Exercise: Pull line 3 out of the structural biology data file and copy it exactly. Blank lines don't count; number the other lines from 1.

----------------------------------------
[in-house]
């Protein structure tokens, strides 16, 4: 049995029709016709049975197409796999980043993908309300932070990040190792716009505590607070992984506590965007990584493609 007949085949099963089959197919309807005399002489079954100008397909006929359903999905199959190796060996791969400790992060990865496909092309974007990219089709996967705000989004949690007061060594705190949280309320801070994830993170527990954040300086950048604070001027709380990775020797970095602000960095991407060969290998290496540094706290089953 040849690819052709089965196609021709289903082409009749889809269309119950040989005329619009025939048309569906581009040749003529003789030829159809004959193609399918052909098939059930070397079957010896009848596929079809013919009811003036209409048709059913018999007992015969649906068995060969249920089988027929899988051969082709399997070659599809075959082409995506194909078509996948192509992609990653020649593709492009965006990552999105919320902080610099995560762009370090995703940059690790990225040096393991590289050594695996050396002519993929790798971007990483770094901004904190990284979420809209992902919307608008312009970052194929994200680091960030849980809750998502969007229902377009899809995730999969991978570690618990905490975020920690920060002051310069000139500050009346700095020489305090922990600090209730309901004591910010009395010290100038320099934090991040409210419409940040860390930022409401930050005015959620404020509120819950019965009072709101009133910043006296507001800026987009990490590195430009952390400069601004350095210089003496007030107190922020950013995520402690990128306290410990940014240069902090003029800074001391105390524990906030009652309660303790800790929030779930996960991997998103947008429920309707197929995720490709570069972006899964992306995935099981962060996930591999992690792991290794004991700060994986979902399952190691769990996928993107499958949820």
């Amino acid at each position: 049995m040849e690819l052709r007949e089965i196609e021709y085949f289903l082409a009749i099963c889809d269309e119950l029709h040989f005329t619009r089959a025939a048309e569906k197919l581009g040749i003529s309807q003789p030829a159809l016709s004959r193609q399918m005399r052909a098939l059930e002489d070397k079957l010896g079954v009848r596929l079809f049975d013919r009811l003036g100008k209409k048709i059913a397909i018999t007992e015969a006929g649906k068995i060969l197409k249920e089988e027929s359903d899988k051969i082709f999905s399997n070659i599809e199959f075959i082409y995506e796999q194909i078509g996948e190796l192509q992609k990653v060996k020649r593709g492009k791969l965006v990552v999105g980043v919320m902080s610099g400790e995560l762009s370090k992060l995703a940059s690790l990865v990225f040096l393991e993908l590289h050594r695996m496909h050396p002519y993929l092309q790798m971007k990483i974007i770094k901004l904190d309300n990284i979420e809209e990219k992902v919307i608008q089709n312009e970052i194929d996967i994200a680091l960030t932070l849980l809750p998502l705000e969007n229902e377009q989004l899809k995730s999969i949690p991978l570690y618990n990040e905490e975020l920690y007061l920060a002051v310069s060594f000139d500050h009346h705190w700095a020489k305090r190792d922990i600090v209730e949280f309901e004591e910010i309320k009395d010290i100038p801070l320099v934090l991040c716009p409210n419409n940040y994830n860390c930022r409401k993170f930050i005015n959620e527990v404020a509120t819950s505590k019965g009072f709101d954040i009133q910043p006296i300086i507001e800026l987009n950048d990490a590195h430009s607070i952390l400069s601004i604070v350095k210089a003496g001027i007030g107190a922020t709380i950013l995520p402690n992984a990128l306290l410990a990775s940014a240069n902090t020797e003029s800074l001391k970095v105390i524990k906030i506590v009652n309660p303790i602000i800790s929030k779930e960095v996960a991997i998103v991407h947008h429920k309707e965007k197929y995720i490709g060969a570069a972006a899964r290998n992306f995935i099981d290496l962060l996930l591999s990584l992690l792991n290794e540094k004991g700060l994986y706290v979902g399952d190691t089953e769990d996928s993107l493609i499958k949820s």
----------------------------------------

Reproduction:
């Amino acid at each position: 049995m040849e690819l052709r007949e089965i196609e021709y085949f289903l082409a009749i099963c889809d269309e119950l029709h040989f005329t619009r089959a025939a048309e569906k197919l581009g040749i003529s309807q003789p030829a159809l016709s004959r193609q399918m005399r052909a098939l059930e002489d070397k079957l010896g079954v009848r596929l079809f049975d013919r009811l003036g100008k209409k048709i059913a397909i018999t007992e015969a006929g649906k068995i060969l197409k249920e089988e027929s359903d899988k051969i082709f999905s399997n070659i599809e199959f075959i082409y995506e796999q194909i078509g996948e190796l192509q992609k990653v060996k020649r593709g492009k791969l965006v990552v999105g980043v919320m902080s610099g400790e995560l762009s370090k992060l995703a940059s690790l990865v990225f040096l393991e993908l590289h050594r695996m496909h050396p002519y993929l092309q790798m971007k990483i974007i770094k901004l904190d309300n990284i979420e809209e990219k992902v919307i608008q089709n312009e970052i194929d996967i994200a680091l960030t932070l849980l809750p998502l705000e969007n229902e377009q989004l899809k995730s999969i949690p991978l570690y618990n990040e905490e975020l920690y007061l920060a002051v310069s060594f000139d500050h009346h705190w700095a020489k305090r190792d922990i600090v209730e949280f309901e004591e910010i309320k009395d010290i100038p801070l320099v934090l991040c716009p409210n419409n940040y994830n860390c930022r409401k993170f930050i005015n959620e527990v404020a509120t819950s505590k019965g009072f709101d954040i009133q910043p006296i300086i507001e800026l987009n950048d990490a590195h430009s607070i952390l400069s601004i604070v350095k210089a003496g001027i007030g107190a922020t709380i950013l995520p402690n992984a990128l306290l410990a990775s940014a240069n902090t020797e003029s800074l001391k970095v105390i524990k906030i506590v009652n309660p303790i602000i800790s929030k779930e960095v996960a991997i998103v991407h947008h429920k309707e965007k197929y995720i490709g060969a570069a972006a899964r290998n992306f995935i099981d290496l962060l996930l591999s990584l992690l792991n290794e540094k004991g700060l994986y706290v979902g399952d190691t089953e769990d996928s993107l493609i499958k949820s």